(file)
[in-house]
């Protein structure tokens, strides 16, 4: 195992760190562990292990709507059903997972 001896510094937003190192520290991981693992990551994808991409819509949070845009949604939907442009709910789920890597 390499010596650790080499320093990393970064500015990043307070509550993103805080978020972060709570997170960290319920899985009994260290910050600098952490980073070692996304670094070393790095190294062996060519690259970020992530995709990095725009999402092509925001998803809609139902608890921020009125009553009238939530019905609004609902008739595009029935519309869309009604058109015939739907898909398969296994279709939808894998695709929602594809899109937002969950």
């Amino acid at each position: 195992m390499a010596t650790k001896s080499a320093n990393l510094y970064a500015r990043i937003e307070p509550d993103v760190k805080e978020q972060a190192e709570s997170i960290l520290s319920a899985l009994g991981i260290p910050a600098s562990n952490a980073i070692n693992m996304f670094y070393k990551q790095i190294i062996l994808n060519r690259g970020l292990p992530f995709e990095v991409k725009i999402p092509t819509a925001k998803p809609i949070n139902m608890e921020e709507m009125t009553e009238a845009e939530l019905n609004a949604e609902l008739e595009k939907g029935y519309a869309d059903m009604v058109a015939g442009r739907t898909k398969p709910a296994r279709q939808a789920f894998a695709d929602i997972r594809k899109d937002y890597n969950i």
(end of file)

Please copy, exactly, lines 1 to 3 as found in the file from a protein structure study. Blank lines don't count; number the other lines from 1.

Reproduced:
[in-house]
């Protein structure tokens, strides 16, 4: 195992760190562990292990709507059903997972 001896510094937003190192520290991981693992990551994808991409819509949070845009949604939907442009709910789920890597 390499010596650790080499320093990393970064500015990043307070509550993103805080978020972060709570997170960290319920899985009994260290910050600098952490980073070692996304670094070393790095190294062996060519690259970020992530995709990095725009999402092509925001998803809609139902608890921020009125009553009238939530019905609004609902008739595009029935519309869309009604058109015939739907898909398969296994279709939808894998695709929602594809899109937002969950």
């Amino acid at each position: 195992m390499a010596t650790k001896s080499a320093n990393l510094y970064a500015r990043i937003e307070p509550d993103v760190k805080e978020q972060a190192e709570s997170i960290l520290s319920a899985l009994g991981i260290p910050a600098s562990n952490a980073i070692n693992m996304f670094y070393k990551q790095i190294i062996l994808n060519r690259g970020l292990p992530f995709e990095v991409k725009i999402p092509t819509a925001k998803p809609i949070n139902m608890e921020e709507m009125t009553e009238a845009e939530l019905n609004a949604e609902l008739e595009k939907g029935y519309a869309d059903m009604v058109a015939g442009r739907t898909k398969p709910a296994r279709q939808a789920f894998a695709d929602i997972r594809k899109d937002y890597n969950i």